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Project MKULTRA (or MK-ULTRA) was a secret CIA program to research mind control and chemical weapons/interrogation tools via the use of drugs such as amphetamine,Wikipedia's W.svg MDMA,Wikipedia's W.svg morphine,Wikipedia's W.svg bufotenin,Wikipedia's W.svg scopolamine,Wikipedia's W.svg marijuana,Wikipedia's W.svg salvia divinorum,Wikipedia's W.svg alcohol,Wikipedia's W.svg psilocybin,Wikipedia's W.svg sodium pentothal, ergine, Bromo-DragonFLY,[1] bulbocapnine,Wikipedia's W.svg[2] and most famously LSD.[3] Started in 1953 by then CIA director Allen Dulles,Wikipedia's W.svg and the MKULTRA project dosed thousands of suspecting (such as Ken KeseyWikipedia's W.svg) and unsuspecting people, including foreign nationals, with drugs in an effort to find either an interrogation or mind control weapon. The project was so horrifying that even the extremely pro-torture Conservapedia opposes it.[4]


The project was not solely focused on LSD. Experimental subjects were subjected in various sub-projects to experiments involving sensory deprivation, sexual abuse (including rape), verbal abuse, and other forms of psychological manipulation. The CIA was particularly focused on eliciting an experience of "self-blame" in the victim of experiments, bringing them to believe that they were actually responsible for the methods employed upon them rather than the torturers. The CIA discovered that a permanent altering of behavior was possible with minimal to no physical contact with the subject, hence leaving no evidence of abuse. The primary goal was to determine and undermine every aspect of the target's sense of self: cultural, sexual, physical, emotional, and sociological.[5]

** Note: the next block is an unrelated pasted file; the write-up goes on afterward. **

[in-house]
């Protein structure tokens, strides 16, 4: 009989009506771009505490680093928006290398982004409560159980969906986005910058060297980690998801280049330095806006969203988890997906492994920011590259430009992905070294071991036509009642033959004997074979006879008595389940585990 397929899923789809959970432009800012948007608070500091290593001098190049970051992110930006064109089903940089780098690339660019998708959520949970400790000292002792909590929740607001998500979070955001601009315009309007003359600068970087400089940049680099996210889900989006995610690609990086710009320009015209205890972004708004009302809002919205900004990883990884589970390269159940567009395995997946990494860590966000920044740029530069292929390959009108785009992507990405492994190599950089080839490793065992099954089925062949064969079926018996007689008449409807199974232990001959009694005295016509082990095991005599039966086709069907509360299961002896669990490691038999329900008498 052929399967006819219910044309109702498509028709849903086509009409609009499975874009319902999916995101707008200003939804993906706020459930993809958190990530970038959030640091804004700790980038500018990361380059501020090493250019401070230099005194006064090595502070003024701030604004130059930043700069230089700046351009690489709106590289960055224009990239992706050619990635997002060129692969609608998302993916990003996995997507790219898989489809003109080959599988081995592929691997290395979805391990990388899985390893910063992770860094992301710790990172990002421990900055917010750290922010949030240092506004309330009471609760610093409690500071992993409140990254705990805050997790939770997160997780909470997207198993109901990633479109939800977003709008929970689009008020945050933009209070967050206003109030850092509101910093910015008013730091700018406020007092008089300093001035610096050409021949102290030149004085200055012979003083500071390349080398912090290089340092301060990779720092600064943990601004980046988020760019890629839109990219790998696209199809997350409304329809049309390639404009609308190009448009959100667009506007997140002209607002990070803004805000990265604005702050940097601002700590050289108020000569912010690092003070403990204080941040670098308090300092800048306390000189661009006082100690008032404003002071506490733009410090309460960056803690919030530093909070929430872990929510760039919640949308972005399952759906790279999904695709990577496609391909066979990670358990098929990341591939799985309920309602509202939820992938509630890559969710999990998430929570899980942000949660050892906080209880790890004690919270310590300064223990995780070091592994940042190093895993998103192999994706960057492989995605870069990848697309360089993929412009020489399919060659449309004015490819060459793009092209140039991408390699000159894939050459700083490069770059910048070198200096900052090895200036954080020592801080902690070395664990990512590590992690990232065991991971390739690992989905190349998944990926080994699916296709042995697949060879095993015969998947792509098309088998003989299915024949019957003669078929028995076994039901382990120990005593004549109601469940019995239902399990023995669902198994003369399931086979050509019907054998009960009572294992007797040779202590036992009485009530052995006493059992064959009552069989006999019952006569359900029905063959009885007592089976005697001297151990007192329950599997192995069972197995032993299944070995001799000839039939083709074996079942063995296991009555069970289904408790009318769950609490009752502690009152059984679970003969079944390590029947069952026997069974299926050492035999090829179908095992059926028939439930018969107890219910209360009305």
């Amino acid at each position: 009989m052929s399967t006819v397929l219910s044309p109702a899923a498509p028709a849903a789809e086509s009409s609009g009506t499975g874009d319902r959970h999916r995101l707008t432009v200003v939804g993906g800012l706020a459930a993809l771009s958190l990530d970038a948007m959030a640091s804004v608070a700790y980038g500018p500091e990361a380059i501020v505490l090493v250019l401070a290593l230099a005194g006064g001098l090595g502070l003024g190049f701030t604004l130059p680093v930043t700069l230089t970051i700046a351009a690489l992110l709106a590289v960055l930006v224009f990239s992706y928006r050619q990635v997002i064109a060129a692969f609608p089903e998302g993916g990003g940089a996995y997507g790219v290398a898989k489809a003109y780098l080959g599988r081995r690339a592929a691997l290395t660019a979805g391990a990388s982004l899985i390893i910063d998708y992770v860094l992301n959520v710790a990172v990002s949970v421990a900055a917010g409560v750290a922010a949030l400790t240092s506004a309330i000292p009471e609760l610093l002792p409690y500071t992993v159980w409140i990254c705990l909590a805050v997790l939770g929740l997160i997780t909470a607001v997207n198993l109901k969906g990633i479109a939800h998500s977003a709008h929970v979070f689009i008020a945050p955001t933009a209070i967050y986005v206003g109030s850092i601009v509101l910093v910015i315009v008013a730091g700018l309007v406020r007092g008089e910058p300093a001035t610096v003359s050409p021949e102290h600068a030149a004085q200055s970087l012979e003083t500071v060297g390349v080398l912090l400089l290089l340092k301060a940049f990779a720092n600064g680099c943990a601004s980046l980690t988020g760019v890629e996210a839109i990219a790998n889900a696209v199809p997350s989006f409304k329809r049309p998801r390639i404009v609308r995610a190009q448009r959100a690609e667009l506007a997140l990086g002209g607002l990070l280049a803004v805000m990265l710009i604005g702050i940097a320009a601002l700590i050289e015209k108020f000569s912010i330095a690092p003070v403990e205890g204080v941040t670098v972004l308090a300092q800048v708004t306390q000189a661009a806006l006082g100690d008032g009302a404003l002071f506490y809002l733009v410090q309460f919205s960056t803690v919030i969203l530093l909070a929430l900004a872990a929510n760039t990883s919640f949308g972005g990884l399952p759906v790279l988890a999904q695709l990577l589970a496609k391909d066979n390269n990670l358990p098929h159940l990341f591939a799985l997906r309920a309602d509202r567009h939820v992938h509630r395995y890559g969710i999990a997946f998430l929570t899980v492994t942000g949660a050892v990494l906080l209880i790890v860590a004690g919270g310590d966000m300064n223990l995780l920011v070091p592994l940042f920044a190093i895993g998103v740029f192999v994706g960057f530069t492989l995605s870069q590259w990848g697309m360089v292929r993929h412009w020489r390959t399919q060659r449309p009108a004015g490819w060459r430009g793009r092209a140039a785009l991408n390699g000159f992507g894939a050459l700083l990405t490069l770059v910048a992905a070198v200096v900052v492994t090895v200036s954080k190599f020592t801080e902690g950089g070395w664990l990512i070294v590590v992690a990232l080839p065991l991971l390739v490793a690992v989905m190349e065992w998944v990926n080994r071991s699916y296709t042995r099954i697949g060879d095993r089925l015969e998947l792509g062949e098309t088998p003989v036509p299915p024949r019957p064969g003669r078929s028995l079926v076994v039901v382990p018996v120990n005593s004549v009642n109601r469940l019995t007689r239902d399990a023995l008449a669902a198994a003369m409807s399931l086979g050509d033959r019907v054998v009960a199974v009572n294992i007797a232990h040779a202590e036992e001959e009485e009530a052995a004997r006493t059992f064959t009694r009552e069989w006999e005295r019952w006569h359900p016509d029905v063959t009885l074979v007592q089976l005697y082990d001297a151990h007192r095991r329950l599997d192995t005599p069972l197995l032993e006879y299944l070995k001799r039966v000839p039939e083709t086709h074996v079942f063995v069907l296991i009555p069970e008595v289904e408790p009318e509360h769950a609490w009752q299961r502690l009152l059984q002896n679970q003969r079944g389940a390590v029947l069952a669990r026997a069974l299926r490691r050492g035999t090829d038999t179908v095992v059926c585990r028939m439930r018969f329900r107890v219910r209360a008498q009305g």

Theodore J. Kaczynski, the "unabomber," was a famous experimental subject during his time at Harvard.[6] He ostensibly signed up to be a subject of a research project involving academic criticism, but was instead subjected to several weeks of intentionally designed experiments wherein subjects were denigrated many hours a day by professors and graduate students. The goal of the experiment was to test a subject's tolerance to the stress of humiliation by people who are intellectually and authoritatively superior.[7] He went on to proudly list his "awards" in life as "eight life sentences [for murder]" in the Harvard alumni directory.[8]

One of many experiments conducted on sensory deprivation during MKULTRA. Subjects illustrated above were paid to lay with padded hands, muffled ears, and blindfolded eyes in a small white lighted room twenty-four hours a day in an effort to understand the psychological effects of full sensory deprivation. Many subjects refused to continue the experiment after a few days.[5]

Mass persuasion[edit]

MKULTRA partially merged with other projects exploring the exploitation of the populace en masse via communications technology and mass media. Though propaganda techniques had been employed for hundreds of years, the United States wanted to learn, as the Soviets had been doing, how to both exploit the individual and the populace which the individual was within.[5]

Midnight Climax[edit]

Operation Midnight ClimaxWikipedia's W.svg was a tandem program that involved hiring prostitutes to lure and seduce men then secretly drug and rape them in hopes of extracting information and inflicting sexual humiliation.

Dr. Cameron and the Montreal Experiments[edit]